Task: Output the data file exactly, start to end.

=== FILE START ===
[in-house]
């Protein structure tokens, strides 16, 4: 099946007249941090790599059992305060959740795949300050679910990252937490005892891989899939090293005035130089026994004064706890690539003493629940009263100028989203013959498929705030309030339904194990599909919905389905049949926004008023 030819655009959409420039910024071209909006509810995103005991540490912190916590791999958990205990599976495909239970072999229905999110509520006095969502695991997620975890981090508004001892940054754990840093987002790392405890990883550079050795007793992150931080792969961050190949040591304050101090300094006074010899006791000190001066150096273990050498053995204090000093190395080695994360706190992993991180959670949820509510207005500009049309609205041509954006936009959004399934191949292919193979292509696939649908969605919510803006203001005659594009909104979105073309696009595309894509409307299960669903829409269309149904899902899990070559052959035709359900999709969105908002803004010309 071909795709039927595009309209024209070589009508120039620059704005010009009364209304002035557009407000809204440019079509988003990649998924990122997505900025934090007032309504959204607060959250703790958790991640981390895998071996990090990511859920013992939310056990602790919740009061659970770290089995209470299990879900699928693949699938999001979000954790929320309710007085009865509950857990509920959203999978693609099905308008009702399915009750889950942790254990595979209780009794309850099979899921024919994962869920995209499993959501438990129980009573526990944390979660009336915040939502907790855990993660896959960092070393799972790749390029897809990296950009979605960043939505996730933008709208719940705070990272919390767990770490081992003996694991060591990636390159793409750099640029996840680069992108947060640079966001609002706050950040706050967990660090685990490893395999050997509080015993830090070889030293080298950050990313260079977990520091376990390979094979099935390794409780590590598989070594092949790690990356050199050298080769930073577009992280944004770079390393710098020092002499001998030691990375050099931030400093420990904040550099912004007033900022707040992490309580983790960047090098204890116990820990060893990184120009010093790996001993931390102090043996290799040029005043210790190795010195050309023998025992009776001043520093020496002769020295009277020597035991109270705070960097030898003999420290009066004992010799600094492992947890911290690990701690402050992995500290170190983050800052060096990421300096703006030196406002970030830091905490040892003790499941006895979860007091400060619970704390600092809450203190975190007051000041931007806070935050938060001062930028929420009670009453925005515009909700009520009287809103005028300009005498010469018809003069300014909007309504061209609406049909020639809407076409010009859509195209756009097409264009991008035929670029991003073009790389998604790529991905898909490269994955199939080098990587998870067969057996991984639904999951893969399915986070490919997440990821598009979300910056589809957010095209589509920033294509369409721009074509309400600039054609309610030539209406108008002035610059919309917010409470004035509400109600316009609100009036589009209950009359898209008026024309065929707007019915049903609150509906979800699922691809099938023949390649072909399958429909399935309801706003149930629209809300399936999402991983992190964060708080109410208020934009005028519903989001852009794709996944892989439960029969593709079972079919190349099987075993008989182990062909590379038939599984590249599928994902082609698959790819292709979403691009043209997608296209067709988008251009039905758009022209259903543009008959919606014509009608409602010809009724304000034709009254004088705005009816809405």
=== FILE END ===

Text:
[in-house]
């Protein structure tokens, strides 16, 4: 099946007249941090790599059992305060959740795949300050679910990252937490005892891989899939090293005035130089026994004064706890690539003493629940009263100028989203013959498929705030309030339904194990599909919905389905049949926004008023 030819655009959409420039910024071209909006509810995103005991540490912190916590791999958990205990599976495909239970072999229905999110509520006095969502695991997620975890981090508004001892940054754990840093987002790392405890990883550079050795007793992150931080792969961050190949040591304050101090300094006074010899006791000190001066150096273990050498053995204090000093190395080695994360706190992993991180959670949820509510207005500009049309609205041509954006936009959004399934191949292919193979292509696939649908969605919510803006203001005659594009909104979105073309696009595309894509409307299960669903829409269309149904899902899990070559052959035709359900999709969105908002803004010309 071909795709039927595009309209024209070589009508120039620059704005010009009364209304002035557009407000809204440019079509988003990649998924990122997505900025934090007032309504959204607060959250703790958790991640981390895998071996990090990511859920013992939310056990602790919740009061659970770290089995209470299990879900699928693949699938999001979000954790929320309710007085009865509950857990509920959203999978693609099905308008009702399915009750889950942790254990595979209780009794309850099979899921024919994962869920995209499993959501438990129980009573526990944390979660009336915040939502907790855990993660896959960092070393799972790749390029897809990296950009979605960043939505996730933008709208719940705070990272919390767990770490081992003996694991060591990636390159793409750099640029996840680069992108947060640079966001609002706050950040706050967990660090685990490893395999050997509080015993830090070889030293080298950050990313260079977990520091376990390979094979099935390794409780590590598989070594092949790690990356050199050298080769930073577009992280944004770079390393710098020092002499001998030691990375050099931030400093420990904040550099912004007033900022707040992490309580983790960047090098204890116990820990060893990184120009010093790996001993931390102090043996290799040029005043210790190795010195050309023998025992009776001043520093020496002769020295009277020597035991109270705070960097030898003999420290009066004992010799600094492992947890911290690990701690402050992995500290170190983050800052060096990421300096703006030196406002970030830091905490040892003790499941006895979860007091400060619970704390600092809450203190975190007051000041931007806070935050938060001062930028929420009670009453925005515009909700009520009287809103005028300009005498010469018809003069300014909007309504061209609406049909020639809407076409010009859509195209756009097409264009991008035929670029991003073009790389998604790529991905898909490269994955199939080098990587998870067969057996991984639904999951893969399915986070490919997440990821598009979300910056589809957010095209589509920033294509369409721009074509309400600039054609309610030539209406108008002035610059919309917010409470004035509400109600316009609100009036589009209950009359898209008026024309065929707007019915049903609150509906979800699922691809099938023949390649072909399958429909399935309801706003149930629209809300399936999402991983992190964060708080109410208020934009005028519903989001852009794709996944892989439960029969593709079972079919190349099987075993008989182990062909590379038939599984590249599928994902082609698959790819292709979403691009043209997608296209067709988008251009039905758009022209259903543009008959919606014509009608409602010809009724304000034709009254004088705005009816809405």